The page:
What are your ideas and/or comments on the issue?

Ciao,
Andreas

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VelvetLeaf
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July 31, 2012, 02:49:21 PM
 #2

You should use salt to make it more secure

BTC : 1GN81dxzxyFPQsyAtdocXr5S9Mcg4wcfFG
LTC : LgmYvXsYXc4xdjsMKXJWqtagxVvioK6iaw
FC : 6dpSnKMtttUUYzaRu1EB7Lu18PBRVHU3V7
tgsrge
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July 31, 2012, 02:54:22 PM
 #3

i dont understand what you are trying to achieve with this Huh
daybyter
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July 31, 2012, 02:59:24 PM
 #4

With the idea? Well, creating an exchange, that is harder to attack and therefore more secure...

With the posting here? I don't believe in the security through obscurity concept, so I think at least the protocol (and maybe a reference implementation) of such an exchange should be open. So I thought it might be a good idea to discuss problems (and hopefully solutions) that come with such a concept.

Stephen Gornick
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July 31, 2012, 05:37:51 PM
 #5

  encrypted_password VARCHAR(40),          -- encrypted password of the user


Please do not store encrypted passwords. Hash it with a salt and store that.

There are several open source exchange projects that might be a good starting point.

daybyter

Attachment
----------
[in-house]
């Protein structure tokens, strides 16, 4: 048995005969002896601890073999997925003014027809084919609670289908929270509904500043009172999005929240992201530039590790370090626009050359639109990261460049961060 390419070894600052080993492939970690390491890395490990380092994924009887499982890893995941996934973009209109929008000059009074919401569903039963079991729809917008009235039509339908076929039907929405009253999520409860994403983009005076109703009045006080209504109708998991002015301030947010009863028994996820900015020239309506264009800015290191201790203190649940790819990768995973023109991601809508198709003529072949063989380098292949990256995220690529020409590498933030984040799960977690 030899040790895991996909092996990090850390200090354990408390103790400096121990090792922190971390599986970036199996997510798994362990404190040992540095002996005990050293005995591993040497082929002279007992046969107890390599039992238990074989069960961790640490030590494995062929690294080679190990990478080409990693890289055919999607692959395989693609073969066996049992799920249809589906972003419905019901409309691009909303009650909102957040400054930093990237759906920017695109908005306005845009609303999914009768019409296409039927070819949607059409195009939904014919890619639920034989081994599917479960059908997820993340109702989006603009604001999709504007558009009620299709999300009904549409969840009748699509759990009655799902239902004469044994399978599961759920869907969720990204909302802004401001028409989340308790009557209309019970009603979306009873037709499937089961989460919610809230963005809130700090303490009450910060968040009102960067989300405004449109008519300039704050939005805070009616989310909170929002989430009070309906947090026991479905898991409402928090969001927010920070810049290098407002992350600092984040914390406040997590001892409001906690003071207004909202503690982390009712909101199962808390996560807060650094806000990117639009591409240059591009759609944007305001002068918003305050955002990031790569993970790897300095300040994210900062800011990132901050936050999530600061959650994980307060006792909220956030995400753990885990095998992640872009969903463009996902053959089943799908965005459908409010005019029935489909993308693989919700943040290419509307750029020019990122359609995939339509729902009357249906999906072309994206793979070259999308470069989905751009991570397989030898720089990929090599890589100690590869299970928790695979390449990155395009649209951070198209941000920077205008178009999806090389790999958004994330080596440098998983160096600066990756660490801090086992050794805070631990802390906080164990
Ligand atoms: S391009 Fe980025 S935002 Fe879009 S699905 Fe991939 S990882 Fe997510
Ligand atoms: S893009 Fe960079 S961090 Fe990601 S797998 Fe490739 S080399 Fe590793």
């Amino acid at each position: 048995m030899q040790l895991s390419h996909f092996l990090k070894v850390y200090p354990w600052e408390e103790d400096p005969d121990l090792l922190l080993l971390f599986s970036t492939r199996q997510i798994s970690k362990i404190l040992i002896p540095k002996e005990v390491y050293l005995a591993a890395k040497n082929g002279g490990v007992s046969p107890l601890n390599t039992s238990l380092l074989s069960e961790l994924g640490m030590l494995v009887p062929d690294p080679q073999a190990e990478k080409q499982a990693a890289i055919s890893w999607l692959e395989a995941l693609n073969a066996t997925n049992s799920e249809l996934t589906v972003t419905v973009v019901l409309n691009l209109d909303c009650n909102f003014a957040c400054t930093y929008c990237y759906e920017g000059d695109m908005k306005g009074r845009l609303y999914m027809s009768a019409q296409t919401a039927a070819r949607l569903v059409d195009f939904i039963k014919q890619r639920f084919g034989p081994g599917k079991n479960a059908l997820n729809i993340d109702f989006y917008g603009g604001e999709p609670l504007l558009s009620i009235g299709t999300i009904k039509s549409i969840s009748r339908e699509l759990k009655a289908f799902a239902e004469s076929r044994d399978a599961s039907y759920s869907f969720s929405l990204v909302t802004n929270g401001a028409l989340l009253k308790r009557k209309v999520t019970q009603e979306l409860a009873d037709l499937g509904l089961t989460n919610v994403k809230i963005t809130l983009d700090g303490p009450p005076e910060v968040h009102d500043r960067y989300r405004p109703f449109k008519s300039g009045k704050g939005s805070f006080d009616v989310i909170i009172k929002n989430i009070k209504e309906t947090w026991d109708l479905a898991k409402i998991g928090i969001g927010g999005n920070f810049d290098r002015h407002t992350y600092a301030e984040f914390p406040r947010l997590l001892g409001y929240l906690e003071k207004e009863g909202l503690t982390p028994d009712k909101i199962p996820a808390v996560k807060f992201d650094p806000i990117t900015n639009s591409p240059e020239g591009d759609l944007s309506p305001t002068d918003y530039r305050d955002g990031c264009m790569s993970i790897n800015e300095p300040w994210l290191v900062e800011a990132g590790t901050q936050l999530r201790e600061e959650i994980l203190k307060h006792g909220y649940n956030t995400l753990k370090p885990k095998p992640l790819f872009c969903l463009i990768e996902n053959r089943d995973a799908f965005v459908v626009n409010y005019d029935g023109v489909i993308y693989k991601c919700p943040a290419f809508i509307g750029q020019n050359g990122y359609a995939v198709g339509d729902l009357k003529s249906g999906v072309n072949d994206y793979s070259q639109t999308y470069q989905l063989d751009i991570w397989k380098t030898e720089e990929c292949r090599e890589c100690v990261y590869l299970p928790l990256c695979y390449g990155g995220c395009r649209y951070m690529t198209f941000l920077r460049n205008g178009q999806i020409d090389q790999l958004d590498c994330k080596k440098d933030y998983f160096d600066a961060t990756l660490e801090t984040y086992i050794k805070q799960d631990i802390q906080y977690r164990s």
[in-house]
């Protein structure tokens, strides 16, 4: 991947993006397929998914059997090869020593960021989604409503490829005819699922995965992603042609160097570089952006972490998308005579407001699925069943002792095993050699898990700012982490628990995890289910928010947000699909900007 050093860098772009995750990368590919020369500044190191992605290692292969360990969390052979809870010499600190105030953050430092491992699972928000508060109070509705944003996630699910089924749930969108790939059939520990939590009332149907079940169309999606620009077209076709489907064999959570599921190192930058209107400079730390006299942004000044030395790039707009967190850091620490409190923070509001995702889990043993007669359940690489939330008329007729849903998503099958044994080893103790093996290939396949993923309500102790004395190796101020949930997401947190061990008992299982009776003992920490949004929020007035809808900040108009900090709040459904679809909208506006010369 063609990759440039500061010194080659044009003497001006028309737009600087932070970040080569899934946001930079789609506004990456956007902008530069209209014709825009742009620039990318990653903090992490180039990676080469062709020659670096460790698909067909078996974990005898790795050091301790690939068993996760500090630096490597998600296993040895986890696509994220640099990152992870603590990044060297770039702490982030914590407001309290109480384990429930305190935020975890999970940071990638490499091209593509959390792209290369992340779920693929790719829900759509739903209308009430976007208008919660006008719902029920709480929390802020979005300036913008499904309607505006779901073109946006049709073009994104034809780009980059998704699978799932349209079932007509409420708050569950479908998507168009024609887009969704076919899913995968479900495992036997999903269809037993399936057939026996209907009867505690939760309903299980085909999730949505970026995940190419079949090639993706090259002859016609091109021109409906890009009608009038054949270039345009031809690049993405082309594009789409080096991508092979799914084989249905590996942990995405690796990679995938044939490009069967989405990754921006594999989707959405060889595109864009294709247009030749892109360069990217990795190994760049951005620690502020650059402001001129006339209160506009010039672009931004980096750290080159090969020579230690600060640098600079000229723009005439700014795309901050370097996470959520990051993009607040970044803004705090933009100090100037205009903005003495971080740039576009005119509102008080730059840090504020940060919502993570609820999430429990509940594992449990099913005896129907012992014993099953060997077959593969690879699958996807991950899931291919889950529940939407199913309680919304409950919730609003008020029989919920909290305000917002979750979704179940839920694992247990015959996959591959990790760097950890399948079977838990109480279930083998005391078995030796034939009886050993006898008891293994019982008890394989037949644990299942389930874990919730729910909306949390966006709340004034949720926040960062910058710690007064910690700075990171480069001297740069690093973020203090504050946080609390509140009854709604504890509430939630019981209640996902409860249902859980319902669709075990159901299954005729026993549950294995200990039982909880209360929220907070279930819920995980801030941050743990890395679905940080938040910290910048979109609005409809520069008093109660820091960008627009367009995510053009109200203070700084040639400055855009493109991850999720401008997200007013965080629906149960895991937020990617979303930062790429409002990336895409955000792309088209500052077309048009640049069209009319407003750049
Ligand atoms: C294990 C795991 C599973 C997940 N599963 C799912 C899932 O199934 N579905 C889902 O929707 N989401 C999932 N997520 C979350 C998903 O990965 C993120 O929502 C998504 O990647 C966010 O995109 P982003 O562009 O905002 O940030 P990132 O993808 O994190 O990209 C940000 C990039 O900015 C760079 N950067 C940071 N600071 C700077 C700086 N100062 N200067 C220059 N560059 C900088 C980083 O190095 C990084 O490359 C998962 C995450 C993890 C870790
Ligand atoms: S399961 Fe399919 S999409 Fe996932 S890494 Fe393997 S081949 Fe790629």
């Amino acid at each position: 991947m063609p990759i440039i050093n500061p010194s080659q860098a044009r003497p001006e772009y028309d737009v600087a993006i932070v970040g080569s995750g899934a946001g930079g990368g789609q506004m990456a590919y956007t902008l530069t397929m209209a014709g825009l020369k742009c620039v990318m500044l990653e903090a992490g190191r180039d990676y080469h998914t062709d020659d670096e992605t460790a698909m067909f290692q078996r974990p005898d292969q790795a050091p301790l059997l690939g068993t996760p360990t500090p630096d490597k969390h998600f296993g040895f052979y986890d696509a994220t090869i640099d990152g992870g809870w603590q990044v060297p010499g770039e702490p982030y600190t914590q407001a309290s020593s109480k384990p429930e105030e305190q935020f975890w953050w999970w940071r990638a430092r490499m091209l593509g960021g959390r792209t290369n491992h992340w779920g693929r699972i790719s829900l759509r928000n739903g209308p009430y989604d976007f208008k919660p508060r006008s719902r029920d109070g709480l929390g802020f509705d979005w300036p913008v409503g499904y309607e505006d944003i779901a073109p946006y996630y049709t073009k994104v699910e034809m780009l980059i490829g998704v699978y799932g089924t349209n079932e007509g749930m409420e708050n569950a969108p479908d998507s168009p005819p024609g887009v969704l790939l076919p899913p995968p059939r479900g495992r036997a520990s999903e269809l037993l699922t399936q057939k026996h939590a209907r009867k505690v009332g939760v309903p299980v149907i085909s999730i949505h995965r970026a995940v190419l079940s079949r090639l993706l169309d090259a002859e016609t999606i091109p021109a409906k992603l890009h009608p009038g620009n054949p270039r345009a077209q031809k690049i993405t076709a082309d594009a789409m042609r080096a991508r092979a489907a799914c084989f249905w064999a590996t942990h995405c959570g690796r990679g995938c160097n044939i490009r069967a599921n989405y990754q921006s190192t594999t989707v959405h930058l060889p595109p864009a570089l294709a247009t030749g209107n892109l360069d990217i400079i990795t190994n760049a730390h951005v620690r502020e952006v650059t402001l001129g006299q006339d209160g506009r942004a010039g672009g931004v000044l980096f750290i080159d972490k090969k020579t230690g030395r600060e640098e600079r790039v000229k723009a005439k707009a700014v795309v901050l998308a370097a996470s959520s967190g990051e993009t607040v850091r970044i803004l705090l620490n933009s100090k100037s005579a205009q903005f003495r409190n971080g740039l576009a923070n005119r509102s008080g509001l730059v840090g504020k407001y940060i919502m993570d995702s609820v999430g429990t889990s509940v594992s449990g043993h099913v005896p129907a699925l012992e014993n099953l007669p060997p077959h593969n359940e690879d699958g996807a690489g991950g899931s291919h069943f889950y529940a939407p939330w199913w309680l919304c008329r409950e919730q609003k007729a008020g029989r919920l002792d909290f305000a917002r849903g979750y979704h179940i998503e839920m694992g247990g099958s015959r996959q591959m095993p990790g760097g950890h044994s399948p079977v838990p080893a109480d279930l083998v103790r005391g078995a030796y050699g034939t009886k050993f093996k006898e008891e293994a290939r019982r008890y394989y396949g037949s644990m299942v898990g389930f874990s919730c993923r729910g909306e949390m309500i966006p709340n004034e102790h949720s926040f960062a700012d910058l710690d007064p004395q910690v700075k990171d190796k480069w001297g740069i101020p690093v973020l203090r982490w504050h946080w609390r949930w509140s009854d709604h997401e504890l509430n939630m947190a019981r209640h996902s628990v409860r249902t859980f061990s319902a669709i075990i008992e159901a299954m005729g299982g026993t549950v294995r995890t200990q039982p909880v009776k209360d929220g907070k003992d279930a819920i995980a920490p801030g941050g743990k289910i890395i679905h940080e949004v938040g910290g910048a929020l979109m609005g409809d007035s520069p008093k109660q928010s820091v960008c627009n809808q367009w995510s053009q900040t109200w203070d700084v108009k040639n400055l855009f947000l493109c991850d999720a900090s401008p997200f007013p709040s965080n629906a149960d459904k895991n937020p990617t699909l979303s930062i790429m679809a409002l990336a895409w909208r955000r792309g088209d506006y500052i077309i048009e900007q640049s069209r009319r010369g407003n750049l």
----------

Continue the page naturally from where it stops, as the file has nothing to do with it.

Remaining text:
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July 31, 2012, 08:14:57 PM
 #6

Thanks a lot for you suggestions!

Buffer Overflow
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July 31, 2012, 08:47:59 PM
 #7

Do not make the classic mistake of storing passwords using md5, sha1, sha256, sha512 etc. These are fast hashes, you need to use a slow hash.

Bcrypt is your best option. Bcrypt forces you to salt, and introduces a work factor, which allows you to determine how expensive the hash function will be.

Also, if you want to work distributed, best avoid 'auto_increment' fields. Use a UUID instead.

burnside
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July 31, 2012, 09:13:53 PM
 #8

Forgive me but I'm not really sure how a decentralized exchange could work fundamentally.

With most online trading sites, you have some layer of protection if the other end does not make good on the trade.  (ebay w/ paypal, amazon w/ cc chargebacks, etc.)  But with coins even if you're just brokering the swap between two addresses there's no way to make the transaction safe because of the lag time in getting confirmed and because no matter how hard you try, someone has to go first.  The transaction (confirmation) lag itself would be enough to keep most day traders out, they just need to be able to react to market conditions faster than such a system could support.

Central exchanges mitigate these effects by having pools of currency to draw from that essentially make the swap instant and trust is a main focus for them.

From a security standpoint, you'd have to place a lot of trust in whatever distributed system you build as well, and in each of the distributed nodes sysadmins abilities to keep their nodes secure.

I think the BTC-e guys did a pretty good job on this one.  They seem to have limited the damage fairly well programmatically and while they could have better monitoring going that would alert them when things are out of wack, they did get it all fixed up pretty fast.  I was thinking about spinning up an LTC exchange project last night too when I thought the BTC-e guys might not recover, but whomever takes it on, I hope they realize it's going to be a TON of work.  Smiley